Missed Opportunity

The Story

We’ve all done it, set out for the perfect photo, get to the perfect spot, get the light we wanted, make some great images and then head home to process. It is there where we usually see what we did wrong or what we would do differently if given another chance with everything just right. This is sometimes painful but if we use it as a tool for growth, chances are the next photo will be better.

I set out to shoot the photo above on an early Spring morning knowing there would be little wind but some moody clouds left over from the weather system that had worked it’s way through the previous day. I wanted to get there at first light and get the colors from a post storm sunrise reflecting on the smooth surface of the lake. I also know I wanted to incorporate the pier on the left as something to anchor the middle of photo where I felt the interest was. When I arrived, there was man fishing on that pier wearing a red jacket, how lucky could I be.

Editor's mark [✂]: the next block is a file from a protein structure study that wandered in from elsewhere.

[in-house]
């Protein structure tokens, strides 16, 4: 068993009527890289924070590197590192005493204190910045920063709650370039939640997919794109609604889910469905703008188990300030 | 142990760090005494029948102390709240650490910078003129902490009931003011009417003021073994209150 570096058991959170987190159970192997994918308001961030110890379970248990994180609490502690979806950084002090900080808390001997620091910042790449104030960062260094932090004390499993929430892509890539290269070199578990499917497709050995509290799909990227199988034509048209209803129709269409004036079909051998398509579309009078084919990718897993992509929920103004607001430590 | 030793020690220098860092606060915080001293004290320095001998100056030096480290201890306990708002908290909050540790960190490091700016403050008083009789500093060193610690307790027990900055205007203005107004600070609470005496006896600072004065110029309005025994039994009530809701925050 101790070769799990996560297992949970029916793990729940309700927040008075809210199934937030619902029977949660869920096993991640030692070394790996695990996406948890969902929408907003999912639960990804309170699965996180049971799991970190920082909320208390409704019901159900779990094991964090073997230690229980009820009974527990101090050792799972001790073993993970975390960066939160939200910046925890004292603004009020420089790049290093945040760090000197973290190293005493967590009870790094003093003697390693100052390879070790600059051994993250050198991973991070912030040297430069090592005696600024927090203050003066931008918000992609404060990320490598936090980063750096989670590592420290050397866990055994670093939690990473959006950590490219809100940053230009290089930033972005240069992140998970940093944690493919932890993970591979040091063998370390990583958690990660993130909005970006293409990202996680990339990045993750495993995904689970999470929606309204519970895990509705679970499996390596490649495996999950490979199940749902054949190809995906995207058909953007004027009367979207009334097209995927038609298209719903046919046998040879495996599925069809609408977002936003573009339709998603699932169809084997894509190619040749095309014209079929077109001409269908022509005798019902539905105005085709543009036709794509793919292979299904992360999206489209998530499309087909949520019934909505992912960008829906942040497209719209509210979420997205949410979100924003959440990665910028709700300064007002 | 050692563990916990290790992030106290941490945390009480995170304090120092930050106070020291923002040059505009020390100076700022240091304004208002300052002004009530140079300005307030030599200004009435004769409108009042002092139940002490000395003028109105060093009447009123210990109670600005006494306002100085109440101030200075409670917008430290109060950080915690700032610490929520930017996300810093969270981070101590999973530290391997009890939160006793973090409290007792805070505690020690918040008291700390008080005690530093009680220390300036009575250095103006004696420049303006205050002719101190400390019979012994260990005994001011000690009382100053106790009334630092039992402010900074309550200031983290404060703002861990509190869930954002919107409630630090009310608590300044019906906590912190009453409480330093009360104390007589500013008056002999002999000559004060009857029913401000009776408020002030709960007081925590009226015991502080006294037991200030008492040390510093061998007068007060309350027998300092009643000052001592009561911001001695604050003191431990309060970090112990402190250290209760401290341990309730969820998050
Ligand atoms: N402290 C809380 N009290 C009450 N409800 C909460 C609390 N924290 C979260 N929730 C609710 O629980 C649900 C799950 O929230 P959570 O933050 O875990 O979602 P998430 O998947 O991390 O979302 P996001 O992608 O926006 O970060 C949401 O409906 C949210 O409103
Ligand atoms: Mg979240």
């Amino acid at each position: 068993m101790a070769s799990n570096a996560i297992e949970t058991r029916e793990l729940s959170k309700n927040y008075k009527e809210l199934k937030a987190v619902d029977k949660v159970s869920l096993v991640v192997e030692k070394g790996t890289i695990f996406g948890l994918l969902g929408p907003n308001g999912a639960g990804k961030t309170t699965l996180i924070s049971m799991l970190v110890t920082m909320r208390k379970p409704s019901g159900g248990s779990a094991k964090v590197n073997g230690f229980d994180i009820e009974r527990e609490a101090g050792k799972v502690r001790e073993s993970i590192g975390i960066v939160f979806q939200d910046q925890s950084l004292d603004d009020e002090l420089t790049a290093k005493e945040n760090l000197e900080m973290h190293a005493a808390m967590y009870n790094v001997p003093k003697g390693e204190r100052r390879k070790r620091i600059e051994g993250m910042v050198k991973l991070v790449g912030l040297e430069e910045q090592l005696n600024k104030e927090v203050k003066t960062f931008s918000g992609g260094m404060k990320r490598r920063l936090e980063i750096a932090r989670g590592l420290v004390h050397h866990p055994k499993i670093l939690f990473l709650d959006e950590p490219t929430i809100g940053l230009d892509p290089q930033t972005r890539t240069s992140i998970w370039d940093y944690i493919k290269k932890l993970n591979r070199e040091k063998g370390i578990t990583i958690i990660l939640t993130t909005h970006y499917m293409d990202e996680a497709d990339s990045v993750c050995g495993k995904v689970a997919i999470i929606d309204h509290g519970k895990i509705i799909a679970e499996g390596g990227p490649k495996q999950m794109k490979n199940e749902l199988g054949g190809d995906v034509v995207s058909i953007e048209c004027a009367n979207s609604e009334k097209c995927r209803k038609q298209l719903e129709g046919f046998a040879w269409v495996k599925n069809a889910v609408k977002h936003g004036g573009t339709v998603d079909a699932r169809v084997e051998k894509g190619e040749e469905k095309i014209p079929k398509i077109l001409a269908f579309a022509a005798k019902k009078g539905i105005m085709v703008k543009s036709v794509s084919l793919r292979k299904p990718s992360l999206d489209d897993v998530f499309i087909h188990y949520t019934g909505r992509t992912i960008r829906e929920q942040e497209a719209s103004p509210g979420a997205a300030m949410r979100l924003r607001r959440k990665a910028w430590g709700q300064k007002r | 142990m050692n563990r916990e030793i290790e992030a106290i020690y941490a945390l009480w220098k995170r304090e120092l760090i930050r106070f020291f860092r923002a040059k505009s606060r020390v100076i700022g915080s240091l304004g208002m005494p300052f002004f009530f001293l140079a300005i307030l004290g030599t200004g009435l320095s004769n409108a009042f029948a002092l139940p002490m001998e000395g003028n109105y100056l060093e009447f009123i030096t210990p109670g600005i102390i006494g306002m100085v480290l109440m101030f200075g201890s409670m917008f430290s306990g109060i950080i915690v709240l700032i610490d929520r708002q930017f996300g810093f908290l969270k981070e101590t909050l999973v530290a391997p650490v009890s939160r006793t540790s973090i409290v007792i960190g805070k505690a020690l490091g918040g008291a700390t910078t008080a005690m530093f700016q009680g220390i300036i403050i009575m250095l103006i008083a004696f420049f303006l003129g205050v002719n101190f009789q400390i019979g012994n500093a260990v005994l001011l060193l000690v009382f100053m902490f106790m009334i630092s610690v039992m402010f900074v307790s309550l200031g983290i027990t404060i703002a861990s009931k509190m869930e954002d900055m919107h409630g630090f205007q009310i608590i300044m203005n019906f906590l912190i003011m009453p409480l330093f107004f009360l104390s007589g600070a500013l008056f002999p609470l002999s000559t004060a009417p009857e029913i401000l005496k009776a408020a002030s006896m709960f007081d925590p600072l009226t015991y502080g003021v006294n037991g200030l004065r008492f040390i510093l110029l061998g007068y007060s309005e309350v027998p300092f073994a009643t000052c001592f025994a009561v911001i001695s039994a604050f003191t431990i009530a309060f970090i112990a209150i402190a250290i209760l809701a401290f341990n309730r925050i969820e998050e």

“…I was kicking myself for not shooting what was in front of me just a few minutes before.”

The light wasn’t up yet however so I took my time setting up my tripod, changing lenses and tending to my coffee while waiting for the light to be just right. I watched as the fisherman reeled in his empty line and then proceeded to pack his gear and leave the pier. Five minutes later the light was great but I was kicking myself for not shooting what was in front of me just a few minutes before. The resulting photo is just so so in my opinion. Having a silent figure fishing from the pier in a red jacket would have made this photo something with far more interest.

The Mistake

When I arrived at the lake I was gifted with a near perfect setting, calm water, moody sky, fisherman on a pier in a contrasting colored jacket no less. I waited however for a perfect setting where the light was exactly what I wanted instead of shooting what was there when I arrived.

“…there’s no penalty for shooting a few extra photos…”

Sometimes when we wait for things to be just right in a composition, the things that are already good change before the things that are not so good. I remind myself of this when I’m waiting on a scene and then I snap a few photos just in case things get less appealing instead of more appealing. In the age of digital photography, there’s no penalty for shooting a few extra photos (unless of course you’re nursing the last few milliamps from your only battery) so shoot that scene as it is and have something for effort. If you’re lucky, the photographic gods will smile on you and bring you that perfect element afterwards. If not, you can rest in the knowledge that you didn’t miss your opportunity.

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